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Fuji Heavy Industries unveils Subaru's new global platform

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Fuji Heavy Industries unveils Subaru's new global platform

As an automotive manufacturer, Subaru has a rich history seasoned with motorsports experience and the like. They're also incredibly stubborn, having stuck with their boxer engine powerplants for over 3 decades now. While the boxer engine itself has been updated and refreshed over the years, their major step was the introduction of direct injection with their curretnt generation models. There are also smaller motors in play for cars like the Levorg- a sign that Subaru is not afraid to downsize either. 

One thing that they haven't quite mastered is the unification of platforms, in the way that Toyota has managed with the TNGA, or Volkswagen does with their MQB platform. But this new platform is how Subaru aims to change that- and they expect it to be completely in use by 2025. What is interesting is how the joint venture with Toyota on the 86/BR-Z has rubbed off on them, as one of their design goals for this platform to bring "dynamic feel that goes beyond high performance".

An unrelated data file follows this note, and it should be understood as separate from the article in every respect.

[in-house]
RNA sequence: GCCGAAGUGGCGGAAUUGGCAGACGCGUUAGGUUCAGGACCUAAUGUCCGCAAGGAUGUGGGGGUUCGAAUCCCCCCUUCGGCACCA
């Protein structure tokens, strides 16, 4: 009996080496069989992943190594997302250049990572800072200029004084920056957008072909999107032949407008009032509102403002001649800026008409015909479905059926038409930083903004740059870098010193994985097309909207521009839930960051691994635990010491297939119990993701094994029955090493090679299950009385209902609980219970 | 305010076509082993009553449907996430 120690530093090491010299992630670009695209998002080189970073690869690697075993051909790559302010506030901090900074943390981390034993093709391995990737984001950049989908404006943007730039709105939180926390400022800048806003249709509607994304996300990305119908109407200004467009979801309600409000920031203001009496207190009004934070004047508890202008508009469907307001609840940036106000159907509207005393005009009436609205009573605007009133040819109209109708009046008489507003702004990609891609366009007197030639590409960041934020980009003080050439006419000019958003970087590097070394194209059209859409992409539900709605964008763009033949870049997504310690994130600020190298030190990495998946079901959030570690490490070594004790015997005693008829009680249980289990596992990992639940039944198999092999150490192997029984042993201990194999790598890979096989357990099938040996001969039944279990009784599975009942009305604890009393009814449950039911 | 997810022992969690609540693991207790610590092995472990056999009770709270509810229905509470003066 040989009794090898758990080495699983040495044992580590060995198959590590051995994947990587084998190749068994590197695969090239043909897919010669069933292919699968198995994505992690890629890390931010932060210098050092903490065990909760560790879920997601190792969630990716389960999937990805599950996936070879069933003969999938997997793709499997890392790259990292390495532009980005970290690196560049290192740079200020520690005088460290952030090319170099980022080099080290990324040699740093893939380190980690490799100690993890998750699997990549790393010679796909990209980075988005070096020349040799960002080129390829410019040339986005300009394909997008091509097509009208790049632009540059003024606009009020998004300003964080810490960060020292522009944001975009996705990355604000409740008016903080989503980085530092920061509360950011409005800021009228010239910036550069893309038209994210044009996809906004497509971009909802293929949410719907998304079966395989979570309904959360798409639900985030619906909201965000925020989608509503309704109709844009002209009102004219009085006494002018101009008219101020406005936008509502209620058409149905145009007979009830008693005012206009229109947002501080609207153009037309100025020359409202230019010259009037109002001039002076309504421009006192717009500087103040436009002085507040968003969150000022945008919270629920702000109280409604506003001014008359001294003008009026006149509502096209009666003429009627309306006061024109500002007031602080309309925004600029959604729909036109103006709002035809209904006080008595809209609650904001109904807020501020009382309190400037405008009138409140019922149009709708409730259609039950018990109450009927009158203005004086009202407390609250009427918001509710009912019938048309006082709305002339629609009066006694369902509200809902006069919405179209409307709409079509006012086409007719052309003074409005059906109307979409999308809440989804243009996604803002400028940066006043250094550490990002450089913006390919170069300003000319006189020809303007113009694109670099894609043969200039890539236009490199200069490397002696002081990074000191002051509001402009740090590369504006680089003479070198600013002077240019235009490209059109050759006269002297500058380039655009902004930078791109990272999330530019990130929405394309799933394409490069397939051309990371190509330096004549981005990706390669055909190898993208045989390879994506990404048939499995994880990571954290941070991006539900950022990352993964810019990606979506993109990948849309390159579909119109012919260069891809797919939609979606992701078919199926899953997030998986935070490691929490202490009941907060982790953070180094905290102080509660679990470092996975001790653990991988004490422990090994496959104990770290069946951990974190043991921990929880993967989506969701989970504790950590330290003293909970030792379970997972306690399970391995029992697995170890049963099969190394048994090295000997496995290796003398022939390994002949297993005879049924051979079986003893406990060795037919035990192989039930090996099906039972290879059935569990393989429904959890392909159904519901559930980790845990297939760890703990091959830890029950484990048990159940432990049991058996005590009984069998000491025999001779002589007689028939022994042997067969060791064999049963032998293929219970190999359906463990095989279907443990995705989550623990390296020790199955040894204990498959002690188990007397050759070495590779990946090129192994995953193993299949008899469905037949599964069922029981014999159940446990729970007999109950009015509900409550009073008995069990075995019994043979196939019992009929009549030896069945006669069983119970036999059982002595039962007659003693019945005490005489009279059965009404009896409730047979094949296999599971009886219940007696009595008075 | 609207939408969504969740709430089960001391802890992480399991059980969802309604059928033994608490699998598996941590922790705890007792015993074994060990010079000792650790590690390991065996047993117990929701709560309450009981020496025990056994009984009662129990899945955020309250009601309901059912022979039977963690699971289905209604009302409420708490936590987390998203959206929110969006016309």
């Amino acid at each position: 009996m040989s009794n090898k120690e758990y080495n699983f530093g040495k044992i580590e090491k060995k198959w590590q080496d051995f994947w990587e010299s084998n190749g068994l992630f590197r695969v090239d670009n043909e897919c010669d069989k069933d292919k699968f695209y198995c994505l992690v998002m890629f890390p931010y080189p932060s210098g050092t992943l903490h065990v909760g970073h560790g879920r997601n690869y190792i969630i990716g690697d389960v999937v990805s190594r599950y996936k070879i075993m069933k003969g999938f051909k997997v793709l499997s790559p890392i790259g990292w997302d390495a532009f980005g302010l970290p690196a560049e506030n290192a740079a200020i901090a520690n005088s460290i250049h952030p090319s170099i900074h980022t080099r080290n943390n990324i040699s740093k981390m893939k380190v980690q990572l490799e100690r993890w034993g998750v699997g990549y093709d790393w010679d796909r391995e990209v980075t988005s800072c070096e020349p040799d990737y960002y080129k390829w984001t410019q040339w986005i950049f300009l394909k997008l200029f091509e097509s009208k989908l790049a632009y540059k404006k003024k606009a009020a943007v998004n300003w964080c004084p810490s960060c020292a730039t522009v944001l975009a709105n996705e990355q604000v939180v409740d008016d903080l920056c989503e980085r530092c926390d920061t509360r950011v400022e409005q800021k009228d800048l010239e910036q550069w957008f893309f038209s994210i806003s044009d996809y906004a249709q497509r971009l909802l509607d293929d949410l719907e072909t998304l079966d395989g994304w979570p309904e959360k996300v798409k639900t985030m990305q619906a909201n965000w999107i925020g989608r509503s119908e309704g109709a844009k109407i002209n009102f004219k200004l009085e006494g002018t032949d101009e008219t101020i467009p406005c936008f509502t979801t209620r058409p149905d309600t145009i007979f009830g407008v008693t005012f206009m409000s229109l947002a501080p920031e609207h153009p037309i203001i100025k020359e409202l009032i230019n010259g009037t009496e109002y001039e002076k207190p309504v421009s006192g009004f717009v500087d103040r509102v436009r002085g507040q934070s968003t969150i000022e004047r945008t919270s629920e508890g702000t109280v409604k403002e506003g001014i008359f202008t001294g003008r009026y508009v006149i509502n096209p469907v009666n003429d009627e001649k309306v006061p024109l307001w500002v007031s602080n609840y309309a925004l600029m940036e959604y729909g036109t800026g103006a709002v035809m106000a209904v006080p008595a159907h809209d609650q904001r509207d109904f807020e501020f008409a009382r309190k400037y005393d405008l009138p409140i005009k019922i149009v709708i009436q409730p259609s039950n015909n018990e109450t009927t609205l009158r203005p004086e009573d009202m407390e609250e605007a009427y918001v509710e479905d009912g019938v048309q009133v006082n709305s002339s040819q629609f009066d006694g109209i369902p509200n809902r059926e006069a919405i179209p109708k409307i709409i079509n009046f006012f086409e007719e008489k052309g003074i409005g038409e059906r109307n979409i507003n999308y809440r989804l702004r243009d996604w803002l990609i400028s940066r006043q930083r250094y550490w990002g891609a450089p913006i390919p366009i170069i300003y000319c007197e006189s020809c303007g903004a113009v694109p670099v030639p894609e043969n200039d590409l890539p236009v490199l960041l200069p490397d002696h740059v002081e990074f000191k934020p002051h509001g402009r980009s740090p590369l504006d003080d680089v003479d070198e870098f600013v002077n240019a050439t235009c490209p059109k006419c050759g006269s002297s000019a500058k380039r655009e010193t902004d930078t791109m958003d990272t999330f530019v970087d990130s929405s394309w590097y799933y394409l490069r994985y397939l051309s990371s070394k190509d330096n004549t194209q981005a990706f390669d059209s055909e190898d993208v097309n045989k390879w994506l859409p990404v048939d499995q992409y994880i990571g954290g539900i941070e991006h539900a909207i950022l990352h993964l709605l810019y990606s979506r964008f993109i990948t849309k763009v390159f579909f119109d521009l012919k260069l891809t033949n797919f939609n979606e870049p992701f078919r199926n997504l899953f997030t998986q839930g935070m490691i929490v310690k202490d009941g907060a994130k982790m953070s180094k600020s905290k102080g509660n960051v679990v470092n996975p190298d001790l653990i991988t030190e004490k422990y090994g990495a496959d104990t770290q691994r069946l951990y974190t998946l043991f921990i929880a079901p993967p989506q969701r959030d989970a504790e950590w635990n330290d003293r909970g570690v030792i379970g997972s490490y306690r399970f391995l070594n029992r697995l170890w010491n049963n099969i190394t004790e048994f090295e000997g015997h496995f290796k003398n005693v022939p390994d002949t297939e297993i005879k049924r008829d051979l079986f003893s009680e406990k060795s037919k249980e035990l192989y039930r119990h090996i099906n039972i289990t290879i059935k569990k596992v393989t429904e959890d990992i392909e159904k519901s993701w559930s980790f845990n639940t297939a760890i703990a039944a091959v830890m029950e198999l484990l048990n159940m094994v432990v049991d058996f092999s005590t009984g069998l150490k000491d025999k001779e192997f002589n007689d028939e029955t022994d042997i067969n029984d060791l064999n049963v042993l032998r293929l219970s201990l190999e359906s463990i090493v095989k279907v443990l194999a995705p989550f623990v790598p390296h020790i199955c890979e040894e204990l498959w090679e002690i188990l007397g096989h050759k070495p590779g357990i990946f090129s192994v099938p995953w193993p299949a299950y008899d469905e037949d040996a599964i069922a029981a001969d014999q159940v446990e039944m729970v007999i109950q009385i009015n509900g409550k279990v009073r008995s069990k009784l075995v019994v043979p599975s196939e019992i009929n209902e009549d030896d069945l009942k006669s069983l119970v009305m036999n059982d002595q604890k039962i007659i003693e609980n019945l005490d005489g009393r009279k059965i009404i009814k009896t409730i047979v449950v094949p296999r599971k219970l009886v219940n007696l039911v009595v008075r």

The rest of their targets are relatively standard. Subaru says their new platform will be between 70% and 100% stiffer than current generation platforms, giving it increased stability and steering response. This increase in rigidity also supposedly helps reduce resonance, which in turn reduces noise levels in the cabin. Even small tweaks like mounting the rear stabilizer directly to the body help to improve handling ability without compromising comfort. The centre of gravity is 5 mm lower, and crumple zones are 40% more effective at absorbing impact force. 

What is curious is how this new platform is going to be adaptable for hybrid vehicles and full electric vehicles as well. Scalability is a common concept among global architecture, but making a platform work with a variety of powertrains without compromising packaging is tough to achieve. From a production standpoint, this new platform will help to cut costs massively as it will allow mass production of common components across their vehicle range, in a single factory. Subaru may be late to the common platform game, but they will be catching up in no time at all. 


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